Mises en scene. A proposal on the staging in contemporary photography. A colourful and wacky universe sometimes disturbing that constantly questions the place of humans in the Western world, exploring his inner world.
For its exhibition after the summer, Inception Gallery presents a proposal on the staging in contemporary photography.
Away from concepts of mid-twentieth century about the “decisive moment” by Henri Cartier-Bresson, or Brassaï’s photojournalism or even Walker Evans, photography becomes an object of study: the staging of the scenery, characters, gestures until the shooting. Staging close to the golden age of Dutch painting, or more generally of the Flemish genre painting of the seventeenth century: a representation of the characters which no specific identity can not be attached, they are neither portraits nor representations of historical figures. They are representations of characters that are alone, everyday topics, idealized postures (mannered).
These three artists have also in common the mix of genres: sculpture, model, painting, sewing, live model. Everything is frozen in a photograph with a unique perspective that will remain as the trace of a visual work that could be described as an installation. Photography critics use often the term “Photographic Pictures” for qualified. We think therefore in Georges Rousse or the Land Art with Christo for example, whose photography is the memory of an installation and a staging whose implementation is made in the space and design in the plan.
American photographer born in 1946, she teaches photography at Rutgers University in New Jersey in the United States. In 1980 the artist became known for her work “Radioactive Cats”: the interpretation of an interior space with topics about social differences in aging, nuclear war and its consequences. The axis of the artist’s work has been the same the most part of the time during all these years.
Invasion and choking are one of the first axes of her works: it is caused by the repetition of elements, almost systematic, which examines the notion of space. The space of the work, the notion of size limits, but also that one reserved for the man. The feeling of suffocation and threat is caused by the increasing multiplication of elements. The space is re-examined and the place of free will is contested, see invaded. It is obvious the relation with the work of surrealists like Magritte.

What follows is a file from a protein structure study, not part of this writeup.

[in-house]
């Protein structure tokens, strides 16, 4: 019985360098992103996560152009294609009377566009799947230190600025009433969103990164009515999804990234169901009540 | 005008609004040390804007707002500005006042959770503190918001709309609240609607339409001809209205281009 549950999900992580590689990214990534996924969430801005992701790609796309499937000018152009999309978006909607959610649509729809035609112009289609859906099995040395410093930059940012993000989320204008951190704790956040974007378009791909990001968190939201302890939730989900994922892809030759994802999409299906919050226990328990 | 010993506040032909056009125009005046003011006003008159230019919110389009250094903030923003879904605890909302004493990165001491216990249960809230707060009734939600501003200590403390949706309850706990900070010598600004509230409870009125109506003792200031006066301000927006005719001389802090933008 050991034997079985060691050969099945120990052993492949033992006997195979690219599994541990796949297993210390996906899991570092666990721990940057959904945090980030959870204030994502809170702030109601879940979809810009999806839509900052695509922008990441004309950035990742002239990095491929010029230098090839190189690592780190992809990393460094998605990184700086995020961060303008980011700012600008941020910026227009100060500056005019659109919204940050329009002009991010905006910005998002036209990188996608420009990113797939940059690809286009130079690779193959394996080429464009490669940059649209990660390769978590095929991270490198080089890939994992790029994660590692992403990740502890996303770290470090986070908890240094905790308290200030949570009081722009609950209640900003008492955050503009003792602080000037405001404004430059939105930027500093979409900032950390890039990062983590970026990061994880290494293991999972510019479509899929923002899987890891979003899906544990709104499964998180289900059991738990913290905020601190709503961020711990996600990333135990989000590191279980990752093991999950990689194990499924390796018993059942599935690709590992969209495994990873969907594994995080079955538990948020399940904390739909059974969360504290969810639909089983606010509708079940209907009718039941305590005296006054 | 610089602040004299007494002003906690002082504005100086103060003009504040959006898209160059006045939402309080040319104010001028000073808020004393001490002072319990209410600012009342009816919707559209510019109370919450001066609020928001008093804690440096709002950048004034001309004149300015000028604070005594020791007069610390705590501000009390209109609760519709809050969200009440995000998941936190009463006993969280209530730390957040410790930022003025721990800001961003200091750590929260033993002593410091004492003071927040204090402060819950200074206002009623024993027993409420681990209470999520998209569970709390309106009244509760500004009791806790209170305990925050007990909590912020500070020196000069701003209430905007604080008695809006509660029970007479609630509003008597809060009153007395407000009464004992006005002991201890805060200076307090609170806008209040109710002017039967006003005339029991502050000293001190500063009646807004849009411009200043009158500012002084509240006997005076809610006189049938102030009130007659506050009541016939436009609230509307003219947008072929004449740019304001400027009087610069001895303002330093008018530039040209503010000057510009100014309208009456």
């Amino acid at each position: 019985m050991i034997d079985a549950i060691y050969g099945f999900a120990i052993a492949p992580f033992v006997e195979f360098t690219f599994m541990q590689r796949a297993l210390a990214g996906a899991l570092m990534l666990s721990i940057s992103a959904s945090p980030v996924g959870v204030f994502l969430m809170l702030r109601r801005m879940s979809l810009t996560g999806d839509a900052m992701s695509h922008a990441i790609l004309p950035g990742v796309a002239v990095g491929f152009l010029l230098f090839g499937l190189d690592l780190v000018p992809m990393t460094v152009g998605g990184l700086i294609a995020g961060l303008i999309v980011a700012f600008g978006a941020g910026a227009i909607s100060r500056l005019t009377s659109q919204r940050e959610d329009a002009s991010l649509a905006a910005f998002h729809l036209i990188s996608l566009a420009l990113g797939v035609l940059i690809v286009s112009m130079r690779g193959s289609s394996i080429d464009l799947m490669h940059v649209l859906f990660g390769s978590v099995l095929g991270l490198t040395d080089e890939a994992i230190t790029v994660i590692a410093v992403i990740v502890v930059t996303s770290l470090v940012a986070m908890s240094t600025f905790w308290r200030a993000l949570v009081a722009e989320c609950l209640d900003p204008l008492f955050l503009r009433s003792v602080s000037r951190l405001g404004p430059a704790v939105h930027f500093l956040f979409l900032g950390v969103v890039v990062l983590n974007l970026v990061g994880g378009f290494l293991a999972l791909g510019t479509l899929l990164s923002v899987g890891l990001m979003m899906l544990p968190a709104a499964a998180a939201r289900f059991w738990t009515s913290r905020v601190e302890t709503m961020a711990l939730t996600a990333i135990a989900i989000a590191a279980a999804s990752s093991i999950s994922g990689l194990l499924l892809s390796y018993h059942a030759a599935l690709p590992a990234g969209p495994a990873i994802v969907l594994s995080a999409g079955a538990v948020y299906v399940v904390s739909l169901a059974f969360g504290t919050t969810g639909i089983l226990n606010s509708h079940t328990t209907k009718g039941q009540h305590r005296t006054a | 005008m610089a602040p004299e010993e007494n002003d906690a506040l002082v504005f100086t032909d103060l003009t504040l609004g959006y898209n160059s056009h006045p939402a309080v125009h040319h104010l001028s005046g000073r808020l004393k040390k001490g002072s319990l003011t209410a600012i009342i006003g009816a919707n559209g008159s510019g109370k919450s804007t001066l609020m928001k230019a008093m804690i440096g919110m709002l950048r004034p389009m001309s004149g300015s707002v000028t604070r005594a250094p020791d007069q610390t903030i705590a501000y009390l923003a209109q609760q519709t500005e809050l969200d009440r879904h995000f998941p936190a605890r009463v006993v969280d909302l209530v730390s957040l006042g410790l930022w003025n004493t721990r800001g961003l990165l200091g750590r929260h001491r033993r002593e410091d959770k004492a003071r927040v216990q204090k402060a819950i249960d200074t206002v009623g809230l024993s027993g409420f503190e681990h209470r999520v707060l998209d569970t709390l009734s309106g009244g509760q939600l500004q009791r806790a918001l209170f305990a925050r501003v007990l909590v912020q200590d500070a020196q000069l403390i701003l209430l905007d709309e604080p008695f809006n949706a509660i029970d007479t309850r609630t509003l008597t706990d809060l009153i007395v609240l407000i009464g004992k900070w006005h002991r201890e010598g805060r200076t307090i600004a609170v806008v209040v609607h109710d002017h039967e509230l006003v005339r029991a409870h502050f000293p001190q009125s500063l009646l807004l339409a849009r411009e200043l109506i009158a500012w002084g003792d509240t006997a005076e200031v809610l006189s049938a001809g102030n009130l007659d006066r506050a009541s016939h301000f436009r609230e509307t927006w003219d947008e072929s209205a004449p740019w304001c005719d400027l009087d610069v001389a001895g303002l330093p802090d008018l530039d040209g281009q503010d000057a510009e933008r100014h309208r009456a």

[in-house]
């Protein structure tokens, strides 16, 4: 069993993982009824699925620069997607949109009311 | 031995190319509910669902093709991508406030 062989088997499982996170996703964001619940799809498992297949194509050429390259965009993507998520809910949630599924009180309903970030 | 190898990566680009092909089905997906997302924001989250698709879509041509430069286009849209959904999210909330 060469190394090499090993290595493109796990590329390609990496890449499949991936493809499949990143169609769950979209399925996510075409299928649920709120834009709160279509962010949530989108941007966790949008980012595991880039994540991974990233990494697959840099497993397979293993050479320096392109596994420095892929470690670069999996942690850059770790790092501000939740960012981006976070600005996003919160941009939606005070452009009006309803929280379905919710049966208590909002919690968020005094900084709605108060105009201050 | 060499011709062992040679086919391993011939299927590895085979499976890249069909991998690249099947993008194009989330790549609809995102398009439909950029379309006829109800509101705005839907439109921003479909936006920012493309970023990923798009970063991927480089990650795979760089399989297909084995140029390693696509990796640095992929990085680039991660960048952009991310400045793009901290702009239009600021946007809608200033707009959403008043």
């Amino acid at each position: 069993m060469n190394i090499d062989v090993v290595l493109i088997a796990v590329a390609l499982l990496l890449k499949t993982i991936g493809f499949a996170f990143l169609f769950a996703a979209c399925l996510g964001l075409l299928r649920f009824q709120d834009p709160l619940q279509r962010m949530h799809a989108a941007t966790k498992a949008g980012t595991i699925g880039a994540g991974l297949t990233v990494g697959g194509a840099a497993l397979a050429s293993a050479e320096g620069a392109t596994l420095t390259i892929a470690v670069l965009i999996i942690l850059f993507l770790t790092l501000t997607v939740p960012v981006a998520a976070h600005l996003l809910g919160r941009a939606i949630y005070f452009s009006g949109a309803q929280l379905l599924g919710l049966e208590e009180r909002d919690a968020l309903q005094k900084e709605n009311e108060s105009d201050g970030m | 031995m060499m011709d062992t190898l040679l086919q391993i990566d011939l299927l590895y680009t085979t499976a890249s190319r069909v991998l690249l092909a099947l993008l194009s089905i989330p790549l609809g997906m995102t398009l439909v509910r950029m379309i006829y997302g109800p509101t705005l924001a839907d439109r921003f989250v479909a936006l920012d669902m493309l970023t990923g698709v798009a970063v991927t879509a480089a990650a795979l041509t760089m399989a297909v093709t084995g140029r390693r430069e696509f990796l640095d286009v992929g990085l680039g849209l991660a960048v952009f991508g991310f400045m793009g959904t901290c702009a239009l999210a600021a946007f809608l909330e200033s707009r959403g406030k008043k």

Secondly, the work of Sandy Skoglund questions time. The multiplication of poses and attitudes is reminiscent the chronophotography of Etienne-Jules Marrey. However, Sandy Skoglund poses don’t have the same temporal continuity.
In a third step, we can notice the multiple techniques to arrive at the photographic cliché. She makes herself all the elements of her photographies in her studio and she fixes a single viewpoint with her film camera. There is a unique perspective of her work, which is unchangeable.
Themes covered are varied: the war, the link between human and nature, consumerism, cloning, the artificial. A colourful and wacky universe sometimes disturbing that constantly questions the place of humans in the Western world, exploring his inner world: the unconscious, the dream and the paradox of surrealists.
Born in 1987 in Toulon in France, Doucède won the Royal Monceau photography contest in 2012. Nan Goldin, David Lynch, Youssef Nabil or even Martin Parr have all participated in this program for a dialogue between an art project and the mythical and modern Lady Dior bag.
Her background is related to the design and creative business. After studying graphic design, she discovered photography that was as a simple tool to fix her achievements and with the time it became the very purpose of her work.
The photographic tool is an extension of her world; it is the result of learning about volume, shape; it’s a cosmos that will lead to a layout. Her unusual world of the levitation of objects has as departure point in a dream where fallen leaves of a tree had no gravity. A feminine and poetic proposal about what imagination implies in the artistic creation of Cerise Doucede.
Image: Sandy Skoglund, Raining Pop Corn Color Photography — 99 × 127 cm Courtesy of the artist & Inception Gallery, Paris
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